Here is another example: Assume a building has a calculated design load of 40,000 Btu/hr and its distribution system contains 120 feet of standard residential finned-tube baseboard. The goal is to reduce the supply water temperature under design load to 120F. Additional high output baseboard will be added to allow this lower water temperature operation.

Assume that the temperature drop of the distribution system at design load is 10F and this existing baseboard has the same output as in the previous example (146 Btu/hr/ft at average circuit water temperature of 115F). Determine the amount of high output baseboard required based on the performance shown in Figure 3.

Solution:

Step 1: The design load has been calculated as 40,000 Btu/hr.

Step 2: The total amount of finned-tube in the system is 120 feet.

Step 3: The new lower supply water temperature at design load will be 120F.

Step 4: The new lower average circuit water temperature will be 120 – 5 = 115F.

Step 5: The output of high output finned-tube baseboard at an average water temperature of 115F is determined from Figure 7 as 335 Btu/hr/ft.

Step 6: The required length of high output baseboard to add to the system is found using Formula 3.

Formula 3

Lho = design load – (qL)(Le)/qho = 40,000-(146)(120)/335 = 67 ft

Although this is a substantial reduction compared to the 154 ft. of additional standard baseboard required in the previous example, it is still a substantial length. The building must be carefully evaluated to see if this additional length of baseboard can be accommodated.

If the added length of high output baseboard cannot be accommodated, another option is to raise the supply water temperature constraint from 120 to 130F under design load conditions. This would reduce the amount of added high output baseboard to 40 ft.

Adding other heat emitters

If the amount of finned-tube baseboard that needs to be added is beyond what can be accommodated, there are several other added heat emitter options. These include panel radiators, fan-coils, or areas of radiant floor, radiant wall or radiant ceiling panels. In each case, the selection of these new heat emitters should be based on a selected supply water temperature at design load, along with a “credit” for the existing heat emitters in the system operating at the lower supply water temperature. The fundamental concept is shown in Formula 4.

Formula 4

Qn = design load – Qe

Where:

Qn = required heat output of the new heat emitters at lower supply water temperature (Btu/hr)
design load = the design heating load of the building (Btu/hr)

Qe = heat output of existing heat emitters at the lower supply water temperature (Btu/hr)

Once the value of Qn is determined, the designer can use tables or graphs from manufacturers to determine the heat output of specific heat emitters based on the average water temperature within them. Remember that the average water temperature will be five to 10F lower than the supply water temperature.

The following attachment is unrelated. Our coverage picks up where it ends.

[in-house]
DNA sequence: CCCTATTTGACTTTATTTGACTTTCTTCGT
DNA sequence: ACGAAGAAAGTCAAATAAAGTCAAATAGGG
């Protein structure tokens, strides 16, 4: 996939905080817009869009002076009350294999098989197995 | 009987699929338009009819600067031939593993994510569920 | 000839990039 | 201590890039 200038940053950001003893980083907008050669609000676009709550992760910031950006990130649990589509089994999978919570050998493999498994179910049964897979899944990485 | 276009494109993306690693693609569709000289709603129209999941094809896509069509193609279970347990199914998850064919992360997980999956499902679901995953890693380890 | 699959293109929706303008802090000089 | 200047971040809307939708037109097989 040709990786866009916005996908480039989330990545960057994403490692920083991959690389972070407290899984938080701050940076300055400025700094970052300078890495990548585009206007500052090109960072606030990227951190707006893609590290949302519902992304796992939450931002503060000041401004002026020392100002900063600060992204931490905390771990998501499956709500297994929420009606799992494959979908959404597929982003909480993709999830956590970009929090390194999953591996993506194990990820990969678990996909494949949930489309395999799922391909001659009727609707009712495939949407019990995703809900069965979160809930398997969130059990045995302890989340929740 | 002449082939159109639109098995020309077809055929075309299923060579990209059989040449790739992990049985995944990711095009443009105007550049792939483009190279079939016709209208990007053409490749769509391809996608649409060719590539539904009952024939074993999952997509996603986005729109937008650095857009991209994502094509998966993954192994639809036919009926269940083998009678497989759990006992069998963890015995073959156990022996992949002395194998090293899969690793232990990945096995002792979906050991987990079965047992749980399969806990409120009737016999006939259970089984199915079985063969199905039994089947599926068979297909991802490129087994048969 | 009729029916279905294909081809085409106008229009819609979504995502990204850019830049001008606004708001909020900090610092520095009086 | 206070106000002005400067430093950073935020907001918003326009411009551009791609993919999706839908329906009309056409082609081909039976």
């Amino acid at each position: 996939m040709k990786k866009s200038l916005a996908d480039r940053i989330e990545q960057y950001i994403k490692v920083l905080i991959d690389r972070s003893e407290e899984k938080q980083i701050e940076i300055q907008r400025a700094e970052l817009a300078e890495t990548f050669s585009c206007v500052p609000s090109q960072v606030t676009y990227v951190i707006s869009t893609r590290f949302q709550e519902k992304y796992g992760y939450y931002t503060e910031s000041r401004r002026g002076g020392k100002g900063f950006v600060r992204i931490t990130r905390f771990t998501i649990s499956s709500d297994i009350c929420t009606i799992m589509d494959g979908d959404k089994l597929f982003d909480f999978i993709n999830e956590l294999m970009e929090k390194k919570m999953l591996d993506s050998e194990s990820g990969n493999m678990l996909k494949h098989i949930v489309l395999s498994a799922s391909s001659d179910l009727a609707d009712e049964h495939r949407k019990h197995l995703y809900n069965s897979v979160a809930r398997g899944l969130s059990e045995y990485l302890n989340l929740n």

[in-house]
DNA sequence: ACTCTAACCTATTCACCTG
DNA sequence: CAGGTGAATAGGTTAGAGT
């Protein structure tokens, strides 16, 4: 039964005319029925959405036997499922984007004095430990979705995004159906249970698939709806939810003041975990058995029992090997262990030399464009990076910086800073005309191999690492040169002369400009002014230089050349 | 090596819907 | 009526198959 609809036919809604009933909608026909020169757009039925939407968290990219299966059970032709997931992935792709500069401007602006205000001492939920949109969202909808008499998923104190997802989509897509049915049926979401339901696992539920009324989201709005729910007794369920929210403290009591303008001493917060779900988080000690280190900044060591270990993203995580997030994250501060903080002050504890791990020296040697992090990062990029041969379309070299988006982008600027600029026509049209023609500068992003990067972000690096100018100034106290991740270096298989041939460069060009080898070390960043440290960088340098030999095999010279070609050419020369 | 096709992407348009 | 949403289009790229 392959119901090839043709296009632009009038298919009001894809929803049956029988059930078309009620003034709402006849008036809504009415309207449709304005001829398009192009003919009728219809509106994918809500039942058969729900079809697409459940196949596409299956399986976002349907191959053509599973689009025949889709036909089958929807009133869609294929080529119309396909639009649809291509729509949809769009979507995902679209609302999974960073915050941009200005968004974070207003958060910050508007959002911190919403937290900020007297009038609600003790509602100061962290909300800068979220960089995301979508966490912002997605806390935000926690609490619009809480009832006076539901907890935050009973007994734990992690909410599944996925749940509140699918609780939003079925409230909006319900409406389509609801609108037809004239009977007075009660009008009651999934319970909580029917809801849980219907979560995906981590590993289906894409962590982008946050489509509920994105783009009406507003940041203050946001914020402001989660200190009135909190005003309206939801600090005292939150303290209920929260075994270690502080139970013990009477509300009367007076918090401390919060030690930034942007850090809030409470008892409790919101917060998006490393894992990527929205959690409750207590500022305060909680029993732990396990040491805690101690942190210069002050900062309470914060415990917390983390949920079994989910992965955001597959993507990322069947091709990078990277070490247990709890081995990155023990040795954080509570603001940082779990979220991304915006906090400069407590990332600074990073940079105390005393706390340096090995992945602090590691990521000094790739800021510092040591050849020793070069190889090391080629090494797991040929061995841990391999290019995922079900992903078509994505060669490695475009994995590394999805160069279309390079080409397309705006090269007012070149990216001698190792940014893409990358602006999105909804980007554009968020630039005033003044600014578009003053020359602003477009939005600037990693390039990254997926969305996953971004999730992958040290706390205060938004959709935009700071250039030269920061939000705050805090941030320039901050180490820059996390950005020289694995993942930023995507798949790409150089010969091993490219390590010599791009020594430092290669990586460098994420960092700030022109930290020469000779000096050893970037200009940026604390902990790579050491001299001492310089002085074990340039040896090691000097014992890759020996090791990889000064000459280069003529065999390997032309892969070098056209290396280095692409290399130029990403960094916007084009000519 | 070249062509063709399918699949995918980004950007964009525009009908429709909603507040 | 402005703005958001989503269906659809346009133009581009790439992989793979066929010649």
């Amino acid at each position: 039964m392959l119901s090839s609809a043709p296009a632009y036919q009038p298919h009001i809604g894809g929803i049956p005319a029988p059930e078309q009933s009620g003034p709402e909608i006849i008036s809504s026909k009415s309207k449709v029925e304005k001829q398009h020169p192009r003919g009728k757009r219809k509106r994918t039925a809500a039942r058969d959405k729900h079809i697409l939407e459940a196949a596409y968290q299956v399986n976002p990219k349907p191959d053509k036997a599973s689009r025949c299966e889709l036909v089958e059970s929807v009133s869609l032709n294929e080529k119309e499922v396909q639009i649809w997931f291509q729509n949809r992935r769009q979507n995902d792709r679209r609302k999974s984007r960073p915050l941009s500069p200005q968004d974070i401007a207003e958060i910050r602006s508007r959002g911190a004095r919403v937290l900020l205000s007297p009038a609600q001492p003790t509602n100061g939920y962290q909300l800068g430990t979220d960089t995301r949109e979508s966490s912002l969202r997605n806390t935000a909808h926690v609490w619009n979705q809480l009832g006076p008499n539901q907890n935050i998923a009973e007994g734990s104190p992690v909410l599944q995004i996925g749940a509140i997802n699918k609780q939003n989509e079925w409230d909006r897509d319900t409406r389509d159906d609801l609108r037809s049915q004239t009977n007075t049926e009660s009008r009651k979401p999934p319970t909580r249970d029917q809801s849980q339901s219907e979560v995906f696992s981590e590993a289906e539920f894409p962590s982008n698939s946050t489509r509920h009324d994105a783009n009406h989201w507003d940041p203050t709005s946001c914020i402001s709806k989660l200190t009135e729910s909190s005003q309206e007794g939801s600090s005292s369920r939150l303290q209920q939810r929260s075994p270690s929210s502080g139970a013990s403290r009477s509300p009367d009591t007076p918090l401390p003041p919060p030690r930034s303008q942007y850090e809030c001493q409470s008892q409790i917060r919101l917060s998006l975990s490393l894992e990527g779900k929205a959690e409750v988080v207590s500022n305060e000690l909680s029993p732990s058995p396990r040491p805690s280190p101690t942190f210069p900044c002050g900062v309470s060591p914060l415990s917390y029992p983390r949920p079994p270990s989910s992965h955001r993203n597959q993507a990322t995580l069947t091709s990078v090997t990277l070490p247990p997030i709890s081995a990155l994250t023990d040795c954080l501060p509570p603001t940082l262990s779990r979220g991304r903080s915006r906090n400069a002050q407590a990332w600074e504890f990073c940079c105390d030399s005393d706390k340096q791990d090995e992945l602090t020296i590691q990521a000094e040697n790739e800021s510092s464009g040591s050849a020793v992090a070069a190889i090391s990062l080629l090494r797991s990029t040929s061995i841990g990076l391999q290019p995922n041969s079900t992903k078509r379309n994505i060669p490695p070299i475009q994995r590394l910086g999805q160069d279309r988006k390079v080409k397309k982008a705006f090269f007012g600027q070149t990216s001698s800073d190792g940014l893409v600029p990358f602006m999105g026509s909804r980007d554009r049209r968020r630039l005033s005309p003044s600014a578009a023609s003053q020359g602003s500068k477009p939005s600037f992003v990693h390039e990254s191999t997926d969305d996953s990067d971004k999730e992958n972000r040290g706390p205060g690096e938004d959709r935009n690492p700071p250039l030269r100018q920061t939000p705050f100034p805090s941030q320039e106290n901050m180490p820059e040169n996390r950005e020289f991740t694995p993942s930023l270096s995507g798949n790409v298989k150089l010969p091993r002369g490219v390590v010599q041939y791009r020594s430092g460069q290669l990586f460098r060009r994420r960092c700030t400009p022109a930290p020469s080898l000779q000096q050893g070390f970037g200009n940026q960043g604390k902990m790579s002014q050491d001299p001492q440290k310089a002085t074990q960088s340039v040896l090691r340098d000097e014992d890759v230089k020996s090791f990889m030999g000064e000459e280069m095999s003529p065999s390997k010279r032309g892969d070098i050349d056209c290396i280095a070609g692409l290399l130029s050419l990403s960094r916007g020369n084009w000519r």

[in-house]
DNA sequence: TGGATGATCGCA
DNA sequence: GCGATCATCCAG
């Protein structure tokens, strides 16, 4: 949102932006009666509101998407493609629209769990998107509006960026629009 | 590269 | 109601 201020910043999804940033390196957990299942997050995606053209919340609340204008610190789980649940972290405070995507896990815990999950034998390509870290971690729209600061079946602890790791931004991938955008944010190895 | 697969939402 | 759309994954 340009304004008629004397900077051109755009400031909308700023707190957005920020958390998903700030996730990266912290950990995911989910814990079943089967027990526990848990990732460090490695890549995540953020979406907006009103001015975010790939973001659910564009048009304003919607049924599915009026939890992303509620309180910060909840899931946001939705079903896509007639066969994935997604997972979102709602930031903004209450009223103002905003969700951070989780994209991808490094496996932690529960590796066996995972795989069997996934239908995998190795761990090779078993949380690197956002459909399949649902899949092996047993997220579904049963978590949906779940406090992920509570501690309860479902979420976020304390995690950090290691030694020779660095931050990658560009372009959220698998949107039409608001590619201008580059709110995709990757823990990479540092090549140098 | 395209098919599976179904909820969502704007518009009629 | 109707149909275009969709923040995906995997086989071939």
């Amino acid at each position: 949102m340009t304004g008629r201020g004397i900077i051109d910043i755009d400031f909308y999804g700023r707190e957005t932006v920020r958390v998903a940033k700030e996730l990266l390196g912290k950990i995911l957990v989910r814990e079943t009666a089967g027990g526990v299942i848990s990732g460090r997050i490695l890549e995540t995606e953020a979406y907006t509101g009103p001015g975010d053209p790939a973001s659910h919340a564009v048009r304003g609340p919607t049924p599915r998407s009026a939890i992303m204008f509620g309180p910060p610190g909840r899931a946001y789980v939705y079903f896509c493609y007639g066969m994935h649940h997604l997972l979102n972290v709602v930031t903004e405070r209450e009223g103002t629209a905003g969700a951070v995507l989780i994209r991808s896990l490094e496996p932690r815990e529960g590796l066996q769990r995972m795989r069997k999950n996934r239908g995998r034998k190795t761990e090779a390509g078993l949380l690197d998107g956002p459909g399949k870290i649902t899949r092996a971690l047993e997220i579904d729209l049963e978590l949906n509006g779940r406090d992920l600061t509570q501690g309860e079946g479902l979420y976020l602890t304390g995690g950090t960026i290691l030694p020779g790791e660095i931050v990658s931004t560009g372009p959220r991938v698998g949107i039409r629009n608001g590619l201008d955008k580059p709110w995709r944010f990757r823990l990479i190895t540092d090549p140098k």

The goal is to select a grouping of new heat emitters with a total heat output that’s approximately equal to the value of Qn in Formula 4.

Let’s work through another example. Assume a building has a calculated design load of 40,000 Btu/hr, and its distribution system contains 120 ft. of standard residential finned-tube baseboard. The goal is to reduce the supply water temperature to 120F under design load conditions. Panel radiators are available in 24 in. x 72 in., which can release 4,233 Btu/hr when operated at an average water temperature of 115F in rooms with 70F interior temperature. How many of these radiators are necessary to meet the design load?

Solution: First, use Formula 4 to determine the output required of the new radiators.

Qn = design load – Qe = design load – (qL)(Le) = 40,000 – (146)(120) = 22,480 Btu/hr

The number of radiators needed is then found as follows:

22,480 Btu/hr/4233 Btu/hr/radiator = 5.3 radiators

The designer could either add six of these panel radiators, or choose a slightly higher supply water temperature and use five radiators.

Another option is to use panel radiators of different sizes, provided that the total output at the lower supply water temperature could meet the value of Qn. In this example, the six new radiators would be combined with the 120 ft. of existing baseboard to provide the 40,000 Btu/hr design load.

A similar calculation could be made for fan-coils, air handlers or other heat emitters.

In the case or radiant panels, the designer needs to determine the output of each square foot of panel based on the lower average circuit temperature and the specific construction of the panel. The total required panel area is found by dividing this number into the value of Qn.

Piping options

Once the amount of additional baseboard is determined, designers can turn their attention to how it should be piped into the distribution system. That will be discussed in Part II.